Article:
Children's anthropomorphic and anthropocentric ideas about micro-organisms

Research output: Contribution to journalArticle



Publication details

JournalJournal of Biological Education
DatePublished - 2009
Issue number1
Number of pages7
Pages (from-to)37-43
Original languageEnglish


Different views exist about whether anthropomorphic ideas assist or hinder learning in biology. This paper discusses the anthropomorphic and anthropocentric ideas children have about micro-organisms, and whether they affect their understanding. The research was carried out in primary and secondary schools in the South of England and involved 414 children aged 7, 11 and 14 years. Three different research techniques were used to elicit their ideas. Anthropomorphic and anthropocentric ideas about micro-organisms are apparent in responses from all age groups. Anthropomorphic ideas seem to help children to explain their understanding of some aspects of micro-organisms but the imbalance in children's anthropocentric views of micro-organisms appears to prohibit them considering other aspects of micro-organisms; for example, the importance of their role in decomposition and cycling of matter, or their beneficial technological applications. The focus on the danger micro-organisms are thought to pose to human health creates a hostile view of micro-organisms and this may inhibit future learning.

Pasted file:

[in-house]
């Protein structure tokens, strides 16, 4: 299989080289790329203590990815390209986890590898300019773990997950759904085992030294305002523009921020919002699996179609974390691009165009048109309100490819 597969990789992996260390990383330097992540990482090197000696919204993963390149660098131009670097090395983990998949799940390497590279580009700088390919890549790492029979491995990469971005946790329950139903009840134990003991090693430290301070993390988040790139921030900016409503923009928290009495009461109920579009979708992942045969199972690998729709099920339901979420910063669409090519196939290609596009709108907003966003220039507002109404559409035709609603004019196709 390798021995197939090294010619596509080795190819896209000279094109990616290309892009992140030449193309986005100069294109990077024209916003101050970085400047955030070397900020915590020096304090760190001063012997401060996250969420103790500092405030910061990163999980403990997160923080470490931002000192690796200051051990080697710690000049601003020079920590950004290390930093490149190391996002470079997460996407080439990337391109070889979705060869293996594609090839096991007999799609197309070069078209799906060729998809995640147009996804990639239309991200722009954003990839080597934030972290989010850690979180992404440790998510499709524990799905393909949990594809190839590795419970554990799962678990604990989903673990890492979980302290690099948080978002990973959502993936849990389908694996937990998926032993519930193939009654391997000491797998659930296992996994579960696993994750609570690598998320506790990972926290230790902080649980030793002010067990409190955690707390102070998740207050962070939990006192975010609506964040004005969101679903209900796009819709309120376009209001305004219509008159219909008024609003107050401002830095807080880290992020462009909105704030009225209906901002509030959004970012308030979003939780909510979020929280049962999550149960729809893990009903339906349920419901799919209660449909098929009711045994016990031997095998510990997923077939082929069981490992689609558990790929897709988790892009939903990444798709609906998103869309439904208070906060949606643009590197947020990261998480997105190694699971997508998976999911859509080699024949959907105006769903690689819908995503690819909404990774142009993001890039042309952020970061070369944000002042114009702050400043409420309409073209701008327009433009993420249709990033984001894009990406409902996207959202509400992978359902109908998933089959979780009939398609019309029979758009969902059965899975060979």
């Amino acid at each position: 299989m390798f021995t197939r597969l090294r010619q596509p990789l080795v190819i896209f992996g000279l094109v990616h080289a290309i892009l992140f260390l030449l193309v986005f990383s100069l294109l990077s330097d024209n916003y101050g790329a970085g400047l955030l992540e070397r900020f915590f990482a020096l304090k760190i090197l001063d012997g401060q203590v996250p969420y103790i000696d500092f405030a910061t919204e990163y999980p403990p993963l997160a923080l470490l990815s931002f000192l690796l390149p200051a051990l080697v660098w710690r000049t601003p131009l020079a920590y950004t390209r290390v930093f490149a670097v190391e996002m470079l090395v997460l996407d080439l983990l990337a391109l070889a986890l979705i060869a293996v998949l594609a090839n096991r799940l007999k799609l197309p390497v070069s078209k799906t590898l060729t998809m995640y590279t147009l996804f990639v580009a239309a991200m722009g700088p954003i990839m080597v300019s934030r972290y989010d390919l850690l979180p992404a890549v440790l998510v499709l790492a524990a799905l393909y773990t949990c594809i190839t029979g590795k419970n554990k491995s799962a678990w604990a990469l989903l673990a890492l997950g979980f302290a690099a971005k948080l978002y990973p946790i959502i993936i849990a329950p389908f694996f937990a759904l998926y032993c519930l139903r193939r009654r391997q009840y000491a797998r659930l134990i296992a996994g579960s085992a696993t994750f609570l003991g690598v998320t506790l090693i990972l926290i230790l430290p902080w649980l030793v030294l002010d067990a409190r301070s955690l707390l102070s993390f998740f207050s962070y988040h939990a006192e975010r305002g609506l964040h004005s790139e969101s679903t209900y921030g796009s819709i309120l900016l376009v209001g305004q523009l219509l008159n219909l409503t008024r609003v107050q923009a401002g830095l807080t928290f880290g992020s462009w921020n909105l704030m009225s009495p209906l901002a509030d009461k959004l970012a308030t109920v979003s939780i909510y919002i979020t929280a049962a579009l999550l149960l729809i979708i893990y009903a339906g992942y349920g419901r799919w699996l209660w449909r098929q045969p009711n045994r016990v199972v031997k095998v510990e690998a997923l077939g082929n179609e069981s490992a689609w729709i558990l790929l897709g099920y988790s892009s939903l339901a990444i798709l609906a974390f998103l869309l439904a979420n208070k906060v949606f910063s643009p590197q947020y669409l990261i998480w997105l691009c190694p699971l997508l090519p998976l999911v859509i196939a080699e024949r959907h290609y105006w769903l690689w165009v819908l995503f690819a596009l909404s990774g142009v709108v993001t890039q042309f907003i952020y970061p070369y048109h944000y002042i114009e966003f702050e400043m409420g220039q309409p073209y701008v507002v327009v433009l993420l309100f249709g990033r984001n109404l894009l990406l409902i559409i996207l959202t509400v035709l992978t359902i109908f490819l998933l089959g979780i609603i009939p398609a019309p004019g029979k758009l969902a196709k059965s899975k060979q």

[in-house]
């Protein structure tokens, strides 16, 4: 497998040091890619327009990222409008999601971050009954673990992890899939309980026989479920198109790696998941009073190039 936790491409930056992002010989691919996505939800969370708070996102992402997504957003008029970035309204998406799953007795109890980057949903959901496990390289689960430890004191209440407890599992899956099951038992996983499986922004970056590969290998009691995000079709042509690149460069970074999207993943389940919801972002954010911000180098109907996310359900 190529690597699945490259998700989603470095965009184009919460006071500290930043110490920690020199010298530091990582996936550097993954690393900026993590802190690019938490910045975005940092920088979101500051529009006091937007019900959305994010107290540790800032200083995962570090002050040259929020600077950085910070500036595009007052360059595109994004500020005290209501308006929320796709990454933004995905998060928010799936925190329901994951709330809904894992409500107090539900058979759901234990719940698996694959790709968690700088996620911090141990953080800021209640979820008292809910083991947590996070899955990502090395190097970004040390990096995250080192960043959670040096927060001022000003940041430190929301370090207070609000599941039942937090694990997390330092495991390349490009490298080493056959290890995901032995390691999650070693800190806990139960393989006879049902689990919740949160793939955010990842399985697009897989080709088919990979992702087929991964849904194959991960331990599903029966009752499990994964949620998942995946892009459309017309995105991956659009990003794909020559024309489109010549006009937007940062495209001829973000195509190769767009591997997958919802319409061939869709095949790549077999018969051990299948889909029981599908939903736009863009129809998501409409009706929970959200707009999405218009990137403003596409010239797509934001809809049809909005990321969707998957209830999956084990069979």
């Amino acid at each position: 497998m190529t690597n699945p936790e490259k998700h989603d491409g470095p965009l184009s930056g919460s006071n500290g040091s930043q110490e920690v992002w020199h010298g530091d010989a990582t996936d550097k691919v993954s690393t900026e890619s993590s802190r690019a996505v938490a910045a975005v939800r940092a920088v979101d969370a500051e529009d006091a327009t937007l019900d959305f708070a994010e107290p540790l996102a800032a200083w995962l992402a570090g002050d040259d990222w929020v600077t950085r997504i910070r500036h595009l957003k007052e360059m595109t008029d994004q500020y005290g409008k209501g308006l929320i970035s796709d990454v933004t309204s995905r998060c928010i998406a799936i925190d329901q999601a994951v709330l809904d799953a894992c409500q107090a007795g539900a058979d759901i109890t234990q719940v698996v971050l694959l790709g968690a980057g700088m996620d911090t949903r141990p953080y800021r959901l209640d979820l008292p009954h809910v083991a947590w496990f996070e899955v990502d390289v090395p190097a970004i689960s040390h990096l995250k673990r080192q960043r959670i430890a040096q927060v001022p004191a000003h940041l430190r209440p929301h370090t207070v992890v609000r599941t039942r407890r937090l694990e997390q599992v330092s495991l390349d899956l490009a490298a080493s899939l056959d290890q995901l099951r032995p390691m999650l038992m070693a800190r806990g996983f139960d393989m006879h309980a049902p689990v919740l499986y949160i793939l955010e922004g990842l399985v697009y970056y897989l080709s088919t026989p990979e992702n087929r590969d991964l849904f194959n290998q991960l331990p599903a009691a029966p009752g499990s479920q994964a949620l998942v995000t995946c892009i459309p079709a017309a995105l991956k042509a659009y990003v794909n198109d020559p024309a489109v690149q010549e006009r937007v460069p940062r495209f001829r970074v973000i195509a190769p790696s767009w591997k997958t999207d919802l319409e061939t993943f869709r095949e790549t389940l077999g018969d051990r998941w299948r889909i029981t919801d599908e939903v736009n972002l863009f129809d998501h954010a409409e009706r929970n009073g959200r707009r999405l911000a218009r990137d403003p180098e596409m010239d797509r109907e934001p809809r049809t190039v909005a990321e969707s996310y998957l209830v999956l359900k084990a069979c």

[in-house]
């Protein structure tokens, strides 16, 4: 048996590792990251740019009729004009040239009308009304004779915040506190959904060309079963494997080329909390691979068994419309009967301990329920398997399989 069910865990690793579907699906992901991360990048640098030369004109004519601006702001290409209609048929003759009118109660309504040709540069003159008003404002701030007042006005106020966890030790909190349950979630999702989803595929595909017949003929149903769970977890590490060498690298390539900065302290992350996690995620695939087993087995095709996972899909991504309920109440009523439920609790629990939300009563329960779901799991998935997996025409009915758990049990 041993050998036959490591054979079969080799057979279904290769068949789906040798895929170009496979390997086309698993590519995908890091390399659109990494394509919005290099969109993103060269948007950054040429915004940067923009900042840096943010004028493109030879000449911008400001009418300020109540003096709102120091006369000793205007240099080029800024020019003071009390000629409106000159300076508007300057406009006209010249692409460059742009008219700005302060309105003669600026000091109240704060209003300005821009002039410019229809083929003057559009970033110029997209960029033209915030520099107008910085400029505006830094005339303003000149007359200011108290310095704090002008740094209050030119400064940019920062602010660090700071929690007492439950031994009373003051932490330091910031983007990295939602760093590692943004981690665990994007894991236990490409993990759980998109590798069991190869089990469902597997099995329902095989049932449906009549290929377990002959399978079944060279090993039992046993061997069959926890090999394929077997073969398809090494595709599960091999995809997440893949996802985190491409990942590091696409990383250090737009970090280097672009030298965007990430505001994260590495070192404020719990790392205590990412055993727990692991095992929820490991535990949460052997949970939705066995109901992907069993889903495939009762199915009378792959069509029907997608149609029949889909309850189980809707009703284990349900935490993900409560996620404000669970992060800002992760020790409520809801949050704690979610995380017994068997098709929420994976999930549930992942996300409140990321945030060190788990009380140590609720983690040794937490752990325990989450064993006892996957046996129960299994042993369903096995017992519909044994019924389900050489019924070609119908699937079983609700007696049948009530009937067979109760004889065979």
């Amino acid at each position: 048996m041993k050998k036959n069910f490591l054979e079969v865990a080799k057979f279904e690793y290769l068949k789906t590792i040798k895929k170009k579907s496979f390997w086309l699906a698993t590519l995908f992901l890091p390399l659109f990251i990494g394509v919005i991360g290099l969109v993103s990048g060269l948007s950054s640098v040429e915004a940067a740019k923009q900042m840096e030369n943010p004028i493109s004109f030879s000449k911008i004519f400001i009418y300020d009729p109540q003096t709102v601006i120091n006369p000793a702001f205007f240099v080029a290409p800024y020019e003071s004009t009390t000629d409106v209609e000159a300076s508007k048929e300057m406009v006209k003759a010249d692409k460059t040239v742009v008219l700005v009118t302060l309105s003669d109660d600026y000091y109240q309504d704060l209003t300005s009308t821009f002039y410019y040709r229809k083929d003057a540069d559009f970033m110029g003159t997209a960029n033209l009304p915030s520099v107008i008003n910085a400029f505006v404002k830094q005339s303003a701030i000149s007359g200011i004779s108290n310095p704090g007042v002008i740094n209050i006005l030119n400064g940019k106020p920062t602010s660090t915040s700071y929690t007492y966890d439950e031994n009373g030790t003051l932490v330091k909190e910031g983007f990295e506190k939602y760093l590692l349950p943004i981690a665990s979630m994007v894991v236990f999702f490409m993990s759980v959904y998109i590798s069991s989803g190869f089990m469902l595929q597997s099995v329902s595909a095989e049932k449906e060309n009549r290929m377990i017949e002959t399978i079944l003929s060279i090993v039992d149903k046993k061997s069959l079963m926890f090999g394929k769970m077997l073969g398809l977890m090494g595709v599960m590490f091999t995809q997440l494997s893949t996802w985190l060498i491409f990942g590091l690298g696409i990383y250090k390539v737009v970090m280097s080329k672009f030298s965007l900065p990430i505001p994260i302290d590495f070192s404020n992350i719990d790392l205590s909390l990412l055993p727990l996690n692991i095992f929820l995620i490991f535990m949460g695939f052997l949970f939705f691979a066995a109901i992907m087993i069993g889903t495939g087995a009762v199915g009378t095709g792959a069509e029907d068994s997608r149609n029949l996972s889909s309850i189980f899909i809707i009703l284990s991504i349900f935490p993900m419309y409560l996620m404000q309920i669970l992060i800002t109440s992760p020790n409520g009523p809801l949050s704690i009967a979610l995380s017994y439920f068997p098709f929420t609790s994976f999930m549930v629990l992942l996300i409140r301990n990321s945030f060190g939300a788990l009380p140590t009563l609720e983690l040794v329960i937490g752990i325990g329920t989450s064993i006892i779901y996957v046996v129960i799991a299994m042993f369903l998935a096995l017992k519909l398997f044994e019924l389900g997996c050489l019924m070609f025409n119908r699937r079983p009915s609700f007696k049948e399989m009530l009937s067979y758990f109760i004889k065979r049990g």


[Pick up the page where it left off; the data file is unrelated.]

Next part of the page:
Research areas

  • Micro-organisms, anthropomorphism, anthropocentricism, constructivism, learning

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